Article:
Although Tiger Woods has had several high-profile coaches, he has been very much his own man when it comes to nurturing his technique.
Whereas in many player/coach relationships the responsibility for developing the blueprint for success lands on the coach’s shoulders, it is clear the reverse is true when dealing with Tiger.
During his time working with Butch Harmon, for example, a very young Tiger presented his coach with the challenge of tightening up his swing and making him less dependent on hand-eye coordination. By the time he appointed Hank Haney in 2004, Woods had developed a strong interest in the swing of Ben Hogan and gave Haney the task of shallowing out his swing plane. And when Woods switched to Sean Foley in 2010 following Haney’s resignation, he had become enamoured with the idea of possessing a geometrically perfect swing.
Highlights: Back-to-back Masters wins in 2001/02; record-breaking wins at US Open and Open in 2000.
When Tiger first started working with Butch Harmon in 1994, he was strong, fit and agile – absolute utopia for a golf coach. In those early days, Tiger combined a rapid hip rotation through impact with a whiplash-like release of the hands and clubhead. Although he was talented enough to flush the ball most of the time, he had a tendency to get the club stuck behind him in the downswing – a trait that has affected him throughout his career. Woods also would get the club across the line at the top of the backswing with the face a little shut (grooves pointing too much towards the sky) – a similar trait to another of Harmon’s pupils at the time, Greg Norman. This was caused by slightly poor synchronisation of the arm swing and body rotation.
After winning the Masters by 12 shots in 1997, Woods decided he wanted a wider takeaway, a more compact backswing and a steeper left arm plane. Over a two-year period, Butch helped Tiger keep the club out in front of his body in the backswing, which led to a relatively upright plane and high hands. Tiger’s clubface angle and his swing path were fairly neutral and so there was not much shape to his shots. Coupled with his incredible clubhead speed, this enabled Tiger to hit towering iron shots in similar fashion to his boyhood idol Jack Nicklaus.
Highlights: Consecutive Open victories in 2005/2006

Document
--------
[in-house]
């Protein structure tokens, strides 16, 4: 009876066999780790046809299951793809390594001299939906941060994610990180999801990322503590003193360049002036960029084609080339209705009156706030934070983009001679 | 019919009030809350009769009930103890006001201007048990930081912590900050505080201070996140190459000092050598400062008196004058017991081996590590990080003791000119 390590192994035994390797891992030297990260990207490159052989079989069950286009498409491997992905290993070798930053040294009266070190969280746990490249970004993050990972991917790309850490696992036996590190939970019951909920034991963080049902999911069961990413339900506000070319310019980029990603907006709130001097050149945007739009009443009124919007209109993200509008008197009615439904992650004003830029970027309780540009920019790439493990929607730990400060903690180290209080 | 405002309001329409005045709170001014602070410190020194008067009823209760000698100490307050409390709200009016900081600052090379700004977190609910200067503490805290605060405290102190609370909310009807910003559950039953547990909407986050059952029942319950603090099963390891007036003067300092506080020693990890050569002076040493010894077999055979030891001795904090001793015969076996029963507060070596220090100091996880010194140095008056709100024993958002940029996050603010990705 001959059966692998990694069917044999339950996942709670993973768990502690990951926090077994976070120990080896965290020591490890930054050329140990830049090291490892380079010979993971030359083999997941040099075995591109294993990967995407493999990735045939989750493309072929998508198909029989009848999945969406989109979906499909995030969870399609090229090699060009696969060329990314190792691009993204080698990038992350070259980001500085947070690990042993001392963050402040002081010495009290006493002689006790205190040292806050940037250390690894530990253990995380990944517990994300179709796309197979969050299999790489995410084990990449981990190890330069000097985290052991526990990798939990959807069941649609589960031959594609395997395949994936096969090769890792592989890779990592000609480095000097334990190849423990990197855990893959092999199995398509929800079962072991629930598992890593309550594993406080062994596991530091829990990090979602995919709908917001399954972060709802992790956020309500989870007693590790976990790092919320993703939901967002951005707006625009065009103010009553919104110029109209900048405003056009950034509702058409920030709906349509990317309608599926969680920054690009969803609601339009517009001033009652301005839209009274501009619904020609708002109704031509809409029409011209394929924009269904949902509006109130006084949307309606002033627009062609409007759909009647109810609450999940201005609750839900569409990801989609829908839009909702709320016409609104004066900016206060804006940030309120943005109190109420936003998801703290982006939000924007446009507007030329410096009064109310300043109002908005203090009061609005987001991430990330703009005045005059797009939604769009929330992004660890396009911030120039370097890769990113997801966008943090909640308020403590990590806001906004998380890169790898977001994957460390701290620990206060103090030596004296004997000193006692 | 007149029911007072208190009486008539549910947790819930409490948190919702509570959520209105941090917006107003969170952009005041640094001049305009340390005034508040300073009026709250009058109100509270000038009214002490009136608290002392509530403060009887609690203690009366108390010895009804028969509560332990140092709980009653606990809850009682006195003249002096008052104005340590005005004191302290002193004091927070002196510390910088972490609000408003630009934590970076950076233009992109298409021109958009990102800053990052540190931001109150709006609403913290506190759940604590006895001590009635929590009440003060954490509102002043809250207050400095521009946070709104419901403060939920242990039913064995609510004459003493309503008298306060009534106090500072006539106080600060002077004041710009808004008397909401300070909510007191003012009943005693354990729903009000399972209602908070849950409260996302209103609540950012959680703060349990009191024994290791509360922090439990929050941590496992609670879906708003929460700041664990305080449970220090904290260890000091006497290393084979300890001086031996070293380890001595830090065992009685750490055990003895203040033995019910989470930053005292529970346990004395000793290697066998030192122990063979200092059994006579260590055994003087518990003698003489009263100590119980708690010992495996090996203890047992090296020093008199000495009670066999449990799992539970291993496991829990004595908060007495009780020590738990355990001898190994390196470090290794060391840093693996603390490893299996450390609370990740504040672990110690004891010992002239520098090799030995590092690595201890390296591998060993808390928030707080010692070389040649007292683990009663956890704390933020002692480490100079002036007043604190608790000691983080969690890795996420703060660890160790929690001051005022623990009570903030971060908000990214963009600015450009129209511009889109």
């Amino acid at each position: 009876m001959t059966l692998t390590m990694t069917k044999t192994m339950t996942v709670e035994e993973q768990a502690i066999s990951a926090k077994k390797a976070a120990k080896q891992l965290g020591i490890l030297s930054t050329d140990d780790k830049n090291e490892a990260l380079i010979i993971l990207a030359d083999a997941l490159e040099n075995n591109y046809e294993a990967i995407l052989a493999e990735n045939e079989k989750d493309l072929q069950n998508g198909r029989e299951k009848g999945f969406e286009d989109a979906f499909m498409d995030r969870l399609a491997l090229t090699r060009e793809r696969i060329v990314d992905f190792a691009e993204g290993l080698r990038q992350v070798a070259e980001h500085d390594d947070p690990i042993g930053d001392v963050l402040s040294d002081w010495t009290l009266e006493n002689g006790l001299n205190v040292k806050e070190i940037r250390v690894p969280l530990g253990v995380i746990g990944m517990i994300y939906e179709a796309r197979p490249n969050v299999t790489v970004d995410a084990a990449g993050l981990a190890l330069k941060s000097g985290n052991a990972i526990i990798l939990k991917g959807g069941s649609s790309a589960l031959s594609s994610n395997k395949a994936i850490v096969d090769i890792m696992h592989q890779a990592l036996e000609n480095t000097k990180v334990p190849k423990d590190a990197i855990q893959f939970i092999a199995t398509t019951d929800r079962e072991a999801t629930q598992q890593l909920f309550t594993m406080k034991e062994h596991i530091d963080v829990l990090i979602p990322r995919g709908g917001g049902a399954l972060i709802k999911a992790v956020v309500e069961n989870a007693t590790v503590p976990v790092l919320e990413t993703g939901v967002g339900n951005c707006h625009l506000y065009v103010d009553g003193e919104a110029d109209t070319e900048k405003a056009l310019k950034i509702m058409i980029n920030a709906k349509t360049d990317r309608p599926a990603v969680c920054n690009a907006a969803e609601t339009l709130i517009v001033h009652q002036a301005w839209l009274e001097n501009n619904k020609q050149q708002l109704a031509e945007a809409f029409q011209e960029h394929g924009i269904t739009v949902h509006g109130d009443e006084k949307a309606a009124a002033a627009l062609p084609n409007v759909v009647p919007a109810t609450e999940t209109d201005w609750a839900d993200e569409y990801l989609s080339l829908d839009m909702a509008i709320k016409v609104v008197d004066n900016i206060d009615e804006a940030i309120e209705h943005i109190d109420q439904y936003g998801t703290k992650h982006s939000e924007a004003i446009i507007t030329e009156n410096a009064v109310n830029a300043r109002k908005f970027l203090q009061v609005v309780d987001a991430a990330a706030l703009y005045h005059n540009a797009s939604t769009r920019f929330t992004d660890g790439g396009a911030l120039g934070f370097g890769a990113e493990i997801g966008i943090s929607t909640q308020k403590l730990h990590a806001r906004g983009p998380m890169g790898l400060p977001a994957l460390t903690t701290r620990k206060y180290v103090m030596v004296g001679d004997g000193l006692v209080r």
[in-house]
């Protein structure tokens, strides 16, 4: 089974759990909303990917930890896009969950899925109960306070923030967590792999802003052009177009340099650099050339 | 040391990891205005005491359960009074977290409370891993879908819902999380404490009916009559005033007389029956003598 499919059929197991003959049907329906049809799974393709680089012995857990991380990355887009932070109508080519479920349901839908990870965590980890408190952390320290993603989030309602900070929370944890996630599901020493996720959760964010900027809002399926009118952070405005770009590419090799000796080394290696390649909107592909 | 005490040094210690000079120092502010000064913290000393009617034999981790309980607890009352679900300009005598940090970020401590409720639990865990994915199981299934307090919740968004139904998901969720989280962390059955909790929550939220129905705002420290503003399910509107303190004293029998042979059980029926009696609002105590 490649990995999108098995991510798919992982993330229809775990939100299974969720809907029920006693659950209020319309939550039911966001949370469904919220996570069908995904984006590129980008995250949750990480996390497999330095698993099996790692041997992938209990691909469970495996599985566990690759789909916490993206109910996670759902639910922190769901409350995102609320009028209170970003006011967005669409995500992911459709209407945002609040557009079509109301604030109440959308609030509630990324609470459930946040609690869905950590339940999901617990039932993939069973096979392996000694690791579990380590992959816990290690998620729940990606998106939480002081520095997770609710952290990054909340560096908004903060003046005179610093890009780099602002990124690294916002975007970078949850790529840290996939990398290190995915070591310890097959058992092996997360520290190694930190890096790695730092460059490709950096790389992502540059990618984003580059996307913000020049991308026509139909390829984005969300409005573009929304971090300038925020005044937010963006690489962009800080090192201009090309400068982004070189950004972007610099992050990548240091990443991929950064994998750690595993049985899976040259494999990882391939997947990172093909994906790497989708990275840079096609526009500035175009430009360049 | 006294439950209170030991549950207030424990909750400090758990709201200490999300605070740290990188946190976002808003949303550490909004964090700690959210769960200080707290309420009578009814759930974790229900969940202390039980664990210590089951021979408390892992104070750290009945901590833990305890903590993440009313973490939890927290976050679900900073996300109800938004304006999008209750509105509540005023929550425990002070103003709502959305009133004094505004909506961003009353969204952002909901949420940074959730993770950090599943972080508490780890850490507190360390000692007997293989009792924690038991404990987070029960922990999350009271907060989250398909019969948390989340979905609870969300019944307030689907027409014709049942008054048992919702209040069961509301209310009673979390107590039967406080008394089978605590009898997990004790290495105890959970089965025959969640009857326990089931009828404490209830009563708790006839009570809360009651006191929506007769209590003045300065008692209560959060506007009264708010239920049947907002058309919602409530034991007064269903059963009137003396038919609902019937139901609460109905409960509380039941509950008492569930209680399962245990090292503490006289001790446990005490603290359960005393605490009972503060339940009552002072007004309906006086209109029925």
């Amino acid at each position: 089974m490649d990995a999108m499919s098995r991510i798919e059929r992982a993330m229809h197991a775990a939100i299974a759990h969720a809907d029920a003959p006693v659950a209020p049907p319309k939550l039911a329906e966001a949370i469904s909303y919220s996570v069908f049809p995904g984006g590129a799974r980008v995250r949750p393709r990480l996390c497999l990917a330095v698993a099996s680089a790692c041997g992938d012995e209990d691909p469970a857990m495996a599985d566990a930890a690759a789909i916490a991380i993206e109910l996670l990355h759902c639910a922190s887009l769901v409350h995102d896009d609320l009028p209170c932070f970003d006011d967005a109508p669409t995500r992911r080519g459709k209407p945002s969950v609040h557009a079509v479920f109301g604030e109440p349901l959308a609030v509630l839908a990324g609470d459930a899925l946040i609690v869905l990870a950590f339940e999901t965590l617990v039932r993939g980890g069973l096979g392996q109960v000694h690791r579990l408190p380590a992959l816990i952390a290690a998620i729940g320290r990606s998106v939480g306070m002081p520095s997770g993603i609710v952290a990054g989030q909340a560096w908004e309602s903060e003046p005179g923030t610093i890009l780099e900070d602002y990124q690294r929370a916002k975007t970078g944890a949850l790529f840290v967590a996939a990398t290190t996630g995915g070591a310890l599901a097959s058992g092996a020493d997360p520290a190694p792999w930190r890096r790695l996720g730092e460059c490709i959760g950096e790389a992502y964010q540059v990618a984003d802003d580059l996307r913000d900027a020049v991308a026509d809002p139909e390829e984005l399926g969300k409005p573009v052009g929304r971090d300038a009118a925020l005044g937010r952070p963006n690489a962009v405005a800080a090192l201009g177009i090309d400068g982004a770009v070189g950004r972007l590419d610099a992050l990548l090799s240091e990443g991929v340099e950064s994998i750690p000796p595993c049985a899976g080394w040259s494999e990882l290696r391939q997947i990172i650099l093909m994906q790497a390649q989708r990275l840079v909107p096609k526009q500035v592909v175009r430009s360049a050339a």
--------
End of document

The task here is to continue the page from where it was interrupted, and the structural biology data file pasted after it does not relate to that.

Many people say Tiger was swinging at his very best in 2000, when he won the US Open at Pebble Beach by 15 shots and The Open at St Andrews by eight shots in the space of a month. But I disagree. I believe Tiger was at his best during the transition period between working with Harmon and Haney.
After winning the US Open in 2002, Woods again felt the need to tweak his swing. Harmon disagreed that a rebuild was necessary. The conflict eventually resulted in the pair parting ways at the end of the season. After a year trying to figure things out for himself, Woods started working with Haney in early 2004.
Whereas Butch had implemented a fairly rigid one-piece takeaway, Haney introduced more rotation in the left forearm so that Tiger’s arms were more synchronised with the turning motion of his body. Haney lowered and lowered Tiger’s arm swing plane until it hit the perfect spot in 2005. At its optimum, Woods’ swing contained the clubface control given to him by Harmon with the enhanced swing plane given to him by Haney.
It is interesting to note that at this point in time, Tiger had become very interested in Ben Hogan’s swing. As a result, his brief to Haney was most likely to help him develop a more ‘Hogan-esque’ action – a flatter left arm plane, a more laid off position at the top of the backswing and an abbreviated finish position.
Highlights: Regained World No.1 ranking in 2013; won six PGA Tour events in 2013.
After Hank Haney resigned as Tiger’s coach in 2010, Tiger was introduced to Sean Foley through fellow tour pro Sean O’Hair. At this time, the new ‘stack and tilt’ concept of golf coaching was in vogue and Tiger fell hook, line and sinker for the idea of possessing a geometrically perfect swing. With his coaching philosophies rooted in geometry and biomechanics, and heavily influenced by Homer Kelley’s book The Golfing Machine, Foley made some major changes to Woods’ swing.
In addition to amending his grip and posture, the key change Foley implemented was to give Tiger a more centred backswing with very little body pivot. This was problematical for Tiger for two reasons. The first is that Tiger has broad shoulders and slim hips. So trying to remain centred ‘over’ the ball during the backswing with minimal weight transfer caused some serious timing issues. Second, Tiger has always had a strong transition move between backswing and downswing.
With a more ‘centred’ backswing, the moment he implements his powerful downswing move, his body gets too far ahead of the ball, his shoulders get too steep and his downswing gets stuck – the main cause of the errant driving we regularly see from him.